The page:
3 Pros and Cons of Small and Large Teams

by SwimSwam Contributors 5

January 14th, 2019 Lifestyle, Swim Mom

Courtesy: Elizabeth Wickham

When parents are researching teams for their kids, there are many factors to consider. One is location, the coaches, if the team’s goals and objectives match their swimmer’s — and also the size of the team. Teams come in all sizes and types from small club teams under 200 swimmers to nationally recognized teams with 1,000 swimmers. What’s right for your family?

I believe it’s all about your swimmer’s desires and objectives and what is a good fit. Plus, the coach’s knowledge, ability to communicate and be a role model can be crucial regardless the size of a team.

Here are benefits of a small team:

Your swimmer will know everyone on the team, from the youngers to the seniors.

The coach will know your child personally and may customize individualized workouts and tapers.

Your swimmers will get recognized by the team for their swimming achievements regardless of age and level.

Here are a few disadvantages one may encounter on a small team:

More ages and abilities may be combined, like early teens with 17- and 18-year-old swimmers.

The team may have a harder time financially.

If your swimmer goes to a national level meet they may be the only swimmer, or one of a few, representing their team.

Here are some benefits to being on a large team:

There will be more swimmers attending national level meets, which means travel meets for swimmers with their peers.

Every day in the pool may be more competitive with more kids pushing each other during practice.

There’s excitement when your team gains national recognition for the accomplishments of swimmers and coaches.

Here are a few drawbacks of large teams:

Swimmers may get lost in the crowd and coaches may not have time to give individualized attention.

There may not be the bond of a small team where all the swimmers know each other, their siblings and parents.

Your child may be in crowded lanes with 10 kids rather than having a lane with one or two swimmers.

What other pros and cons do you see on small and large teams?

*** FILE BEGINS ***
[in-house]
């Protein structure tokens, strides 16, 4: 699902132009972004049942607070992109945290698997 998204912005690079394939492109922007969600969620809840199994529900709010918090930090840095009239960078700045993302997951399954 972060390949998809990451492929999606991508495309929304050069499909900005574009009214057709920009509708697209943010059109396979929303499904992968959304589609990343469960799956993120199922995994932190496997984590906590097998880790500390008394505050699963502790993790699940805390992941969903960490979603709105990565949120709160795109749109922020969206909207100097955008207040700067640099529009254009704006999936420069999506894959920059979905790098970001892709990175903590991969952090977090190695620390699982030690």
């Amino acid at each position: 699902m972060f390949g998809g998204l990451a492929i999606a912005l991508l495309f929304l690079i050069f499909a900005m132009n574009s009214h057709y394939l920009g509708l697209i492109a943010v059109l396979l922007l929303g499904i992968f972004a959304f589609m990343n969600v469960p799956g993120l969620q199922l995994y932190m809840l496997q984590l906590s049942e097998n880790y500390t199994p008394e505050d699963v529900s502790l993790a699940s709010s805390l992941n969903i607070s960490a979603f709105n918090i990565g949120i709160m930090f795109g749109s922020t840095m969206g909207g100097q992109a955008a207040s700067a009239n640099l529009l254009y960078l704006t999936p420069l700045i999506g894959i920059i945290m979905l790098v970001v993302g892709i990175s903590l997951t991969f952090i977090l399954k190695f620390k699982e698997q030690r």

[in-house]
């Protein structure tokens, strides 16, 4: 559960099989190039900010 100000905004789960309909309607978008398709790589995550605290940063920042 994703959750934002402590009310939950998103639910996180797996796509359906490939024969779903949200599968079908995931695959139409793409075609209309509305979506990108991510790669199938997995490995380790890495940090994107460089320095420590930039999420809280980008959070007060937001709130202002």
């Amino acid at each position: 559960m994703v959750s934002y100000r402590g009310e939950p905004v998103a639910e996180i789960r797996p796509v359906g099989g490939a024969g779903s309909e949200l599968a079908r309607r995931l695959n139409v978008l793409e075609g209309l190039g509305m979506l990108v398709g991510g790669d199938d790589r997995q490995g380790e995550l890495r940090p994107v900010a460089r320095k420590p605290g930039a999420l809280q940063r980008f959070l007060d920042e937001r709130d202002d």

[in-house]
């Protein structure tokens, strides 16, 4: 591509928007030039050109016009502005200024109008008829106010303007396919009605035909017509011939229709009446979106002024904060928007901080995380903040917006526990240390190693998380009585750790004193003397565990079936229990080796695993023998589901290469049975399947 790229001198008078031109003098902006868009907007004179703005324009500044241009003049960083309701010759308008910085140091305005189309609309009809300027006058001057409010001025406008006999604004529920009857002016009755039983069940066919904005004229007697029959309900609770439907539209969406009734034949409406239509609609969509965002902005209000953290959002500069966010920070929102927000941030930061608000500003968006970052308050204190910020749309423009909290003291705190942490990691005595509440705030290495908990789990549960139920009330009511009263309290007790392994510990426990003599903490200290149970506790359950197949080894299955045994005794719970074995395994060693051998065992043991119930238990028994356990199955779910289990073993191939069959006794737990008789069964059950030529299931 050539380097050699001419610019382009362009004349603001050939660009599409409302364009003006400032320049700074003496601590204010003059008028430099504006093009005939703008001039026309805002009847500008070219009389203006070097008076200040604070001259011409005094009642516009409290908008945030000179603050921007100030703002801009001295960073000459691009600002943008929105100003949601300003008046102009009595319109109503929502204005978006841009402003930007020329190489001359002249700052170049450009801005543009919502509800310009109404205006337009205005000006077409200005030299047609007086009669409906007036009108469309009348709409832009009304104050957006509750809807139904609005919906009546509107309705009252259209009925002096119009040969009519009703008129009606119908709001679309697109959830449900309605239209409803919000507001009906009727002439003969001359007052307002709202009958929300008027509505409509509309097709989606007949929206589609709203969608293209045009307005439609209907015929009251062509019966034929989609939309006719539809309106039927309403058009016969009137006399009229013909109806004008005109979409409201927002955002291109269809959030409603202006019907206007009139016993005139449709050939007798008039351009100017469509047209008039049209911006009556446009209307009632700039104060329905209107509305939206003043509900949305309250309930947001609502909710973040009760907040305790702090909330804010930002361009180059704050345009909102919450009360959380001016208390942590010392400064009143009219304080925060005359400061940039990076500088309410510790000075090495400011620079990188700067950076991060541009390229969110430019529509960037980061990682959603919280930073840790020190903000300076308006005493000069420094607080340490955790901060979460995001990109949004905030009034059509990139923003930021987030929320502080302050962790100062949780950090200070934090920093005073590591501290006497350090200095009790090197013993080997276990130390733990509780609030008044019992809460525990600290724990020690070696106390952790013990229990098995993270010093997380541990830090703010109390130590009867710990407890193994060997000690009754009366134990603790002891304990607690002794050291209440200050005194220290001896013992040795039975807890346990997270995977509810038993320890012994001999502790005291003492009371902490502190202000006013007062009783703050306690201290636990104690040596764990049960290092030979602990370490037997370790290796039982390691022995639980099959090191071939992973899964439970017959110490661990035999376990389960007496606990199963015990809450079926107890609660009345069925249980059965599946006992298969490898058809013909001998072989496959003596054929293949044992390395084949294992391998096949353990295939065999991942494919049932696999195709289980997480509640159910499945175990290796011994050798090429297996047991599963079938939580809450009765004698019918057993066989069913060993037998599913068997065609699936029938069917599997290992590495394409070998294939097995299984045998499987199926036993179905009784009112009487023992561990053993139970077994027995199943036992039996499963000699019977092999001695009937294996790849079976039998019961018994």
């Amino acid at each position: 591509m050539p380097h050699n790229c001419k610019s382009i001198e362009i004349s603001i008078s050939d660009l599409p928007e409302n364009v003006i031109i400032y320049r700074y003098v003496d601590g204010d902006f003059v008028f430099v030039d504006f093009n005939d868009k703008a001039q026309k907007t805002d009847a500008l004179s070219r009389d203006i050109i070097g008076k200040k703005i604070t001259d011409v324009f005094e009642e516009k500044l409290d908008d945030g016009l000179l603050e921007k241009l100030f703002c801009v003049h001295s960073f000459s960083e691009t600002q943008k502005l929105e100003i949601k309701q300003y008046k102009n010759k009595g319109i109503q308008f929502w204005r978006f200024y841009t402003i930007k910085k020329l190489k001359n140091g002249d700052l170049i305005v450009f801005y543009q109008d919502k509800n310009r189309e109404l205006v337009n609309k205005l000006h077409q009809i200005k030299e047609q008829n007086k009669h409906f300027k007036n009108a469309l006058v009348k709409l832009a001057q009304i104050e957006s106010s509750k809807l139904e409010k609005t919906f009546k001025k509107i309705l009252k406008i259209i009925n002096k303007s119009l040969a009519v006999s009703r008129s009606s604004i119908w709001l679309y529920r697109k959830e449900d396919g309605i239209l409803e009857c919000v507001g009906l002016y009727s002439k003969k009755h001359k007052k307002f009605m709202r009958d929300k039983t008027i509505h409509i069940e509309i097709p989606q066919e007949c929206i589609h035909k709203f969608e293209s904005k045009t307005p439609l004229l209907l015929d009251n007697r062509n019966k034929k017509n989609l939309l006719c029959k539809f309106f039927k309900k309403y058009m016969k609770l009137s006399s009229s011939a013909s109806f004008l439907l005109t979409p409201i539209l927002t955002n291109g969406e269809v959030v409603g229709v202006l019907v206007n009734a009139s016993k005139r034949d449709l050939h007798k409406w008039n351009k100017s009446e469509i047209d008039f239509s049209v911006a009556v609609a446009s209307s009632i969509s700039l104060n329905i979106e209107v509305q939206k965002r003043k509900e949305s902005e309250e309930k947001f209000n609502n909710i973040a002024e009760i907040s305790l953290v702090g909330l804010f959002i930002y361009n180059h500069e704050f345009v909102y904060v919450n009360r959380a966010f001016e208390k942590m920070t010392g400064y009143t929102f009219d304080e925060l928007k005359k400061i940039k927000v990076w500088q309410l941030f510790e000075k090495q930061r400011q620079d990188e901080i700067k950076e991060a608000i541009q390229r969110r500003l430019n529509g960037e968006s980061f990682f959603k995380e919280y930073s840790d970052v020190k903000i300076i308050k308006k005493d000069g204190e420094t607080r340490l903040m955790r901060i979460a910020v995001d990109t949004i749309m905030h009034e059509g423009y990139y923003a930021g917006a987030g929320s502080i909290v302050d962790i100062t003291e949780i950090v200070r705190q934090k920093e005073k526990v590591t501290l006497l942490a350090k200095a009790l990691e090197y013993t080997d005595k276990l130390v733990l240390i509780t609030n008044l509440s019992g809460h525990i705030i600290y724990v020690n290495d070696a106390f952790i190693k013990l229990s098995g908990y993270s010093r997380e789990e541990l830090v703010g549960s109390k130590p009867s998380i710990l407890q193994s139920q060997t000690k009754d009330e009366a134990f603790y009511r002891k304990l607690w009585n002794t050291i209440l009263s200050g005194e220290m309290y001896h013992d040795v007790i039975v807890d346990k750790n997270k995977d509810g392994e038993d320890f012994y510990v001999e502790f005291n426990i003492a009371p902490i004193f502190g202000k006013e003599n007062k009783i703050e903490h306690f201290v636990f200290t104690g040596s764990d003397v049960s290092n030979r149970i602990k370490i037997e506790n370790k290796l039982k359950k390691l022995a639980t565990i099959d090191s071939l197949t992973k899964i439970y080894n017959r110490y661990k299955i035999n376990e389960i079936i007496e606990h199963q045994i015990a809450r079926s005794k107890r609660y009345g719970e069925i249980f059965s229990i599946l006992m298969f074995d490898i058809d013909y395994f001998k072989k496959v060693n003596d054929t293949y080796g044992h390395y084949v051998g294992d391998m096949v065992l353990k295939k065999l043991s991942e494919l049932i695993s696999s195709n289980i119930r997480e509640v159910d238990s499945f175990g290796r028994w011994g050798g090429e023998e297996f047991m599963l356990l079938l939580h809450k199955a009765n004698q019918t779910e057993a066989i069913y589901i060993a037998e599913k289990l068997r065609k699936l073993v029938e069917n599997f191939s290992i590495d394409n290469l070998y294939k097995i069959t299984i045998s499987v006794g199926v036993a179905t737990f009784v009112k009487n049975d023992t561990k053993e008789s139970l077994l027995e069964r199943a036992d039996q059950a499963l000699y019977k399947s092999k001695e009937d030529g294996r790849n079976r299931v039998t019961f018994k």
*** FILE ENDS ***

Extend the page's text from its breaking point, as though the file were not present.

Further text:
Elizabeth WickhamElizabeth Wickham volunteered for 14 years on her kids’ club team as board member, fundraiser, newsletter editor and “Mrs. meet manager.” She’s a writer with a bachelor of arts degree in editorial journalism from the University of Washington with a long career in public relations, marketing and advertising. Her stories have appeared in newspapers and magazines including the Los Angeles Times, Orange County Parenting and Ladybug. You can read more parenting tips on her blog: http://bleuwater.me/.

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MIKE IN DALLAS

From the age of 9 to the age of 21, I was on small teams: Middle School, High School (I was the entire high school team!) Club teams, and University (NAIA) I must say that I looked back on it all with great pride, even love. Could I have been a faster swimmer with a larger team and a “better” coaching staff? Probably. But the friends I met at meets around Texas, going to the State Meet representing my small high school, and then traveling around the state during college — they all made that vital “time away from books” so enjoyable.

Swimmomtoo

Large team does not mean it could not have small-group size and close relationship, It kind of is the best of both worlds when a large team has adequate coaching staff and enough lanes!

Caeleb Dressel's Bandana

This is why I love medium-sized teams the best 🙂

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